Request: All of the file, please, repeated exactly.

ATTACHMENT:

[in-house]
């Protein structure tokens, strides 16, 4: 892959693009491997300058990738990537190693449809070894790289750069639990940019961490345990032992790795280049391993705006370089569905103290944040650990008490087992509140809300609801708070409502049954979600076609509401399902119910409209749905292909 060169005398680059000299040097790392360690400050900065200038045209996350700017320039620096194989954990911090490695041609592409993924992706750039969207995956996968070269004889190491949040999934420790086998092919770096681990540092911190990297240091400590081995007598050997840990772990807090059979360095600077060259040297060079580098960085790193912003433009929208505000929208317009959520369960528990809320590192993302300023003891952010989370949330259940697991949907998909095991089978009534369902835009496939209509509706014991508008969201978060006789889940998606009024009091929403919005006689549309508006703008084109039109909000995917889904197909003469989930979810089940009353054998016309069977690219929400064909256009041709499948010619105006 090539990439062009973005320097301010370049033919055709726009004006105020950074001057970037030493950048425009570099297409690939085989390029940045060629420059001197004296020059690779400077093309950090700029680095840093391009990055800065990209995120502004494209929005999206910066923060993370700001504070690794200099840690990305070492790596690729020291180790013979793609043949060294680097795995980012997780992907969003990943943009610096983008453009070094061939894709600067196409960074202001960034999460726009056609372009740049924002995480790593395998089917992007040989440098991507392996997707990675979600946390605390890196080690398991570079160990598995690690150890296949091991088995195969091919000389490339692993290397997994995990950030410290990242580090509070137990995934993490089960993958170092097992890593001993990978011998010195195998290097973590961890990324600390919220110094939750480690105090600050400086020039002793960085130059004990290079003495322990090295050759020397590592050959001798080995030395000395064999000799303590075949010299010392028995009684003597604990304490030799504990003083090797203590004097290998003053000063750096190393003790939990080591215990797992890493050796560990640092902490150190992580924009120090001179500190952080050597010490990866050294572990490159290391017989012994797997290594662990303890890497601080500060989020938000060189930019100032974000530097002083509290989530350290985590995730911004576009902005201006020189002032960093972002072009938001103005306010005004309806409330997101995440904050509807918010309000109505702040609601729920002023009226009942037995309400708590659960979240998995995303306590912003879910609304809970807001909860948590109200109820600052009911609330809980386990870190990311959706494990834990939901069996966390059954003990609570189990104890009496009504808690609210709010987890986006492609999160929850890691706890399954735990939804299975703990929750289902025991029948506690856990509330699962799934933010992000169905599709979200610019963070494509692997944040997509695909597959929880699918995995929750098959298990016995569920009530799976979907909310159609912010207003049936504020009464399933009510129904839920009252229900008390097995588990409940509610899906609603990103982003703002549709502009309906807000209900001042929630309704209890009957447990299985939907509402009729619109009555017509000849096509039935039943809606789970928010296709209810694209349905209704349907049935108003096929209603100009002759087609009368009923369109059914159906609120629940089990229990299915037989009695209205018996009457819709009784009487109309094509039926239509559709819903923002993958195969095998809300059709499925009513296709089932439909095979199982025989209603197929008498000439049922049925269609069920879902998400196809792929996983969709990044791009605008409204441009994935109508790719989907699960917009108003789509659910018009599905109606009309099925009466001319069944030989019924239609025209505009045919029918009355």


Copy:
[in-house]
């Protein structure tokens, strides 16, 4: 892959693009491997300058990738990537190693449809070894790289750069639990940019961490345990032992790795280049391993705006370089569905103290944040650990008490087992509140809300609801708070409502049954979600076609509401399902119910409209749905292909 060169005398680059000299040097790392360690400050900065200038045209996350700017320039620096194989954990911090490695041609592409993924992706750039969207995956996968070269004889190491949040999934420790086998092919770096681990540092911190990297240091400590081995007598050997840990772990807090059979360095600077060259040297060079580098960085790193912003433009929208505000929208317009959520369960528990809320590192993302300023003891952010989370949330259940697991949907998909095991089978009534369902835009496939209509509706014991508008969201978060006789889940998606009024009091929403919005006689549309508006703008084109039109909000995917889904197909003469989930979810089940009353054998016309069977690219929400064909256009041709499948010619105006 090539990439062009973005320097301010370049033919055709726009004006105020950074001057970037030493950048425009570099297409690939085989390029940045060629420059001197004296020059690779400077093309950090700029680095840093391009990055800065990209995120502004494209929005999206910066923060993370700001504070690794200099840690990305070492790596690729020291180790013979793609043949060294680097795995980012997780992907969003990943943009610096983008453009070094061939894709600067196409960074202001960034999460726009056609372009740049924002995480790593395998089917992007040989440098991507392996997707990675979600946390605390890196080690398991570079160990598995690690150890296949091991088995195969091919000389490339692993290397997994995990950030410290990242580090509070137990995934993490089960993958170092097992890593001993990978011998010195195998290097973590961890990324600390919220110094939750480690105090600050400086020039002793960085130059004990290079003495322990090295050759020397590592050959001798080995030395000395064999000799303590075949010299010392028995009684003597604990304490030799504990003083090797203590004097290998003053000063750096190393003790939990080591215990797992890493050796560990640092902490150190992580924009120090001179500190952080050597010490990866050294572990490159290391017989012994797997290594662990303890890497601080500060989020938000060189930019100032974000530097002083509290989530350290985590995730911004576009902005201006020189002032960093972002072009938001103005306010005004309806409330997101995440904050509807918010309000109505702040609601729920002023009226009942037995309400708590659960979240998995995303306590912003879910609304809970807001909860948590109200109820600052009911609330809980386990870190990311959706494990834990939901069996966390059954003990609570189990104890009496009504808690609210709010987890986006492609999160929850890691706890399954735990939804299975703990929750289902025991029948506690856990509330699962799934933010992000169905599709979200610019963070494509692997944040997509695909597959929880699918995995929750098959298990016995569920009530799976979907909310159609912010207003049936504020009464399933009510129904839920009252229900008390097995588990409940509610899906609603990103982003703002549709502009309906807000209900001042929630309704209890009957447990299985939907509402009729619109009555017509000849096509039935039943809606789970928010296709209810694209349905209704349907049935108003096929209603100009002759087609009368009923369109059914159906609120629940089990229990299915037989009695209205018996009457819709009784009487109309094509039926239509559709819903923002993958195969095998809300059709499925009513296709089932439909095979199982025989209603197929008498000439049922049925269609069920879902998400196809792929996983969709990044791009605008409204441009994935109508790719989907699960917009108003789509659910018009599905109606009309099925009466001319069944030989019924239609025209505009045919029918009355």